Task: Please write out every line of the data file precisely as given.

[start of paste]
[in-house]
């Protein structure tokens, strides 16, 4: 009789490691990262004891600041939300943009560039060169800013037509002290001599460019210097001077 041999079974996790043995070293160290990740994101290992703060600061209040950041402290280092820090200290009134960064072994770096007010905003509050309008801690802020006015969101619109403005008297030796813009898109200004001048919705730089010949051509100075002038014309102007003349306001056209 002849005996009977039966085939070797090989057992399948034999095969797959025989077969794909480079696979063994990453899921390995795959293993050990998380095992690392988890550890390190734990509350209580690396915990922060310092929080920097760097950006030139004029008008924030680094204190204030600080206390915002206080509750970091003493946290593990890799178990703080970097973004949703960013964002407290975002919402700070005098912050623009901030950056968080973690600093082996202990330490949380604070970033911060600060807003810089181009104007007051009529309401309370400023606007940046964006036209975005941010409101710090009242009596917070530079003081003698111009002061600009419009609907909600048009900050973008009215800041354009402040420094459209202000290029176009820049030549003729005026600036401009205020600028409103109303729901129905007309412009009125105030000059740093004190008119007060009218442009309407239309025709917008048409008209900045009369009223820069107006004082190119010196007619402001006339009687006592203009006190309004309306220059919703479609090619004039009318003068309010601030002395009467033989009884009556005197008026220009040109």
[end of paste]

[in-house]
């Protein structure tokens, strides 16, 4: 009789490691990262004891600041939300943009560039060169800013037509002290001599460019210097001077 041999079974996790043995070293160290990740994101290992703060600061209040950041402290280092820090200290009134960064072994770096007010905003509050309008801690802020006015969101619109403005008297030796813009898109200004001048919705730089010949051509100075002038014309102007003349306001056209 002849005996009977039966085939070797090989057992399948034999095969797959025989077969794909480079696979063994990453899921390995795959293993050990998380095992690392988890550890390190734990509350209580690396915990922060310092929080920097760097950006030139004029008008924030680094204190204030600080206390915002206080509750970091003493946290593990890799178990703080970097973004949703960013964002407290975002919402700070005098912050623009901030950056968080973690600093082996202990330490949380604070970033911060600060807003810089181009104007007051009529309401309370400023606007940046964006036209975005941010409101710090009242009596917070530079003081003698111009002061600009419009609907909600048009900050973008009215800041354009402040420094459209202000290029176009820049030549003729005026600036401009205020600028409103109303729901129905007309412009009125105030000059740093004190008119007060009218442009309407239309025709917008048409008209900045009369009223820069107006004082190119010196007619402001006339009687006592203009006190309004309306220059919703479609090619004039009318003068309010601030002395009467033989009884009556005197008026220009040109």